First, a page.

Meanwhile, the writing of the stories is consistently, delightfully excessive. McGregor is a man who never uses one word when he could use 12, and his overheated narrative commentary sometimes pushes the artwork into the margins as the word-filled boxes expand and multiply like matinee-movie popcorn. The prose is pretentious, prolix, mannered, and didactic. In other words, it’s perfect. It's loaded with solemn McGregorisms like “Oft-times once you slay the dragon, its blood stains more than your hands.” Deep!

However, this oft-times goofy style is put in the service of a serious project. McGregor, along with Graham and his other artistic collaborators, had the rare ability to construct emotionally complex stories and worldly social commentary within the rushed, open-ended, and deadline-driven form of the comic book. In the Jungle Action stories, the modes of high and low culture are hopelessly mixed up, and the comics create a strange fusion of absurdly sophomoric pulp with drama and social observation that are decidedly grown-up.

For example, that revolution in “Panther’s Rage” turns out to be a stand-in for the larger, more irresistible wave of cultural change taking place in Wakanda. The wealth that the country’s unique natural resource has yielded has brought with it an influx of Western technology, and the comics dramatize the conflict between new cultural developments and old traditions as a central struggle of modern Africa. The Panther’s battle scenes are intercut with scenes of this quieter conflict, such as the storyline about a woman who is horrified and betrayed when her local healer takes up residence in a modern medical clinic and insists on giving her a vaccination.

Then there is the troubled situation of one of T’Challa’s military commanders, a traditionalist, who distrusts his new weapons technology and who cannot understand why his wife is leaving him to forge an identity of her own -- a subplot that succeeds in evoking the insoluble sadness of a marriage’s unravelling. In these overlapping narratives of national development and social change, these comics place racial issues in a cosmopolitan context that also reflects upon America’s own changing political landscape.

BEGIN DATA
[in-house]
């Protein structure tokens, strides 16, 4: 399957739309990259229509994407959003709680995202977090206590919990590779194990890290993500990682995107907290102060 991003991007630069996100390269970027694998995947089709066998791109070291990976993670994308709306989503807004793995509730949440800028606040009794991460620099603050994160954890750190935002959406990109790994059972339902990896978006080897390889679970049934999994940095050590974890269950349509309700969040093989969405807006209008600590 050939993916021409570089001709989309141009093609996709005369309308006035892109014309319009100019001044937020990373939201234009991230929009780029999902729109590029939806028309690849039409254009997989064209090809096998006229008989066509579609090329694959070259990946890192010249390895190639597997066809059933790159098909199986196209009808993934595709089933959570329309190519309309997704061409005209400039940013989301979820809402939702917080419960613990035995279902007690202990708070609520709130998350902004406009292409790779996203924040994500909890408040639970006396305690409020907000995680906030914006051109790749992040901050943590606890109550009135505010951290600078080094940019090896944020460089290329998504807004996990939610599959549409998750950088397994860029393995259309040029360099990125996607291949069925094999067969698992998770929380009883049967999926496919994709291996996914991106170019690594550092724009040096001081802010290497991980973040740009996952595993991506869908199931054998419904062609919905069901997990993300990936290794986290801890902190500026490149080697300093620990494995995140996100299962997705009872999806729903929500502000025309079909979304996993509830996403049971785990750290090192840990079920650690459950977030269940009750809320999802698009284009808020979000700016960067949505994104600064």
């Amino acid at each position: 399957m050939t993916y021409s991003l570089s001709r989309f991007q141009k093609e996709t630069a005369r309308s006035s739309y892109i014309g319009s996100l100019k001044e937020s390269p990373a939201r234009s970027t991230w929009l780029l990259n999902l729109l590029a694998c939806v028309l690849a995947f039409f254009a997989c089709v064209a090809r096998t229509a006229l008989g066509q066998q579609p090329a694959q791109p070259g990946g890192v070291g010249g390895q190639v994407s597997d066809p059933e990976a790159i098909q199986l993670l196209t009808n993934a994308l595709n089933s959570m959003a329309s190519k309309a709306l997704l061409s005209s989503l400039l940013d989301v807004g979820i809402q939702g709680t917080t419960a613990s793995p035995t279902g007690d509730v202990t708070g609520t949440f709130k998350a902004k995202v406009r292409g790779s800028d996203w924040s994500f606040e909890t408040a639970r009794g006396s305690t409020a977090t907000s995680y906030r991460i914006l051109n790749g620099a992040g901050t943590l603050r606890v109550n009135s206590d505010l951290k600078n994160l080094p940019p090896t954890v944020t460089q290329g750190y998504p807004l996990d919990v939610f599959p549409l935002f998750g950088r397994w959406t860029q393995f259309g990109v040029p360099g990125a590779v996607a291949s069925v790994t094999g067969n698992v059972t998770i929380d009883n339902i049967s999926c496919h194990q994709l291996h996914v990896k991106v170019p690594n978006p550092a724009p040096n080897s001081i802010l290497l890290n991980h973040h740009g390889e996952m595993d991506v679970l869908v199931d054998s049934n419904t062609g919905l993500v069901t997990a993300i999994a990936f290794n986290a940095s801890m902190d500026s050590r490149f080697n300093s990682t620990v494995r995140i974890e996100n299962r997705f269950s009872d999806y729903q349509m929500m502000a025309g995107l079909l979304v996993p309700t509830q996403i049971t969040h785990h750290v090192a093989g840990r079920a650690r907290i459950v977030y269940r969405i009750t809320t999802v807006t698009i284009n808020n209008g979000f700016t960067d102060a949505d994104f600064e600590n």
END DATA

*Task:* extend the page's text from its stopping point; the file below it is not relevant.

At the center of the conflict, of course, is the Panther. The story should really be called “Panther’s Progress”, following T’Challa as he moves through a series of battles and adventures that serve as an allegory for his nation’s struggle. At the heart of his journey are anxieties about racial and cultural authenticity. The Panther has brought his African-American girlfriend Monica with him to Wakanda, and this along with his foreign education makes him an object of suspicion to his people, and even to himself. As he battles snakes, alligators, gorillas, thorns, rhinoceroses, wolves and leopards -- threatened on all sides by the nature and landscape of his own nation -- it becomes clear that these are also symbolic battles, and that Killmonger’s forces represent the Panther’s anxieties about whether he is truly an authentic African.